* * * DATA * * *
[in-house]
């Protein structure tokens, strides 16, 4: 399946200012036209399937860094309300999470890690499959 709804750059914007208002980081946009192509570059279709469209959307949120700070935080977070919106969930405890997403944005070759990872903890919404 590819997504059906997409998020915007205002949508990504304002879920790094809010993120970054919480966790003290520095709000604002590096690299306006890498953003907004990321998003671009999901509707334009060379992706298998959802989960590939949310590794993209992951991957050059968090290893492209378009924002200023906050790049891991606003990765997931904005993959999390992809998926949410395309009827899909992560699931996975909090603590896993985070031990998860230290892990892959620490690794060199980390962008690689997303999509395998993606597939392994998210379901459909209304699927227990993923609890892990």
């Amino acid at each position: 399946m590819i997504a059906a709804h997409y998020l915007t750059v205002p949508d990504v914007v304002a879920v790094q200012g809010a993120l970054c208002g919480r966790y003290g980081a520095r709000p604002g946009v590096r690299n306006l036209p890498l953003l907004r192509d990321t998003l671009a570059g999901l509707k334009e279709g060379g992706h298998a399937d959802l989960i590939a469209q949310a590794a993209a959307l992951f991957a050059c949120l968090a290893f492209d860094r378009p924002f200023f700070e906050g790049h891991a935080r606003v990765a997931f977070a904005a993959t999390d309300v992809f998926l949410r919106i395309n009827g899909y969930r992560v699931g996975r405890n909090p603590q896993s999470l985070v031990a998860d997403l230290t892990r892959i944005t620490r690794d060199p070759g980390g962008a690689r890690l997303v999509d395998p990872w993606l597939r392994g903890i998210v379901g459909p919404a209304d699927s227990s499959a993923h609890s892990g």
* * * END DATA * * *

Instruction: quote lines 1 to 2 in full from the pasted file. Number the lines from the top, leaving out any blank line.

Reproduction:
[in-house]
């Protein structure tokens, strides 16, 4: 399946200012036209399937860094309300999470890690499959 709804750059914007208002980081946009192509570059279709469209959307949120700070935080977070919106969930405890997403944005070759990872903890919404 590819997504059906997409998020915007205002949508990504304002879920790094809010993120970054919480966790003290520095709000604002590096690299306006890498953003907004990321998003671009999901509707334009060379992706298998959802989960590939949310590794993209992951991957050059968090290893492209378009924002200023906050790049891991606003990765997931904005993959999390992809998926949410395309009827899909992560699931996975909090603590896993985070031990998860230290892990892959620490690794060199980390962008690689997303999509395998993606597939392994998210379901459909209304699927227990993923609890892990």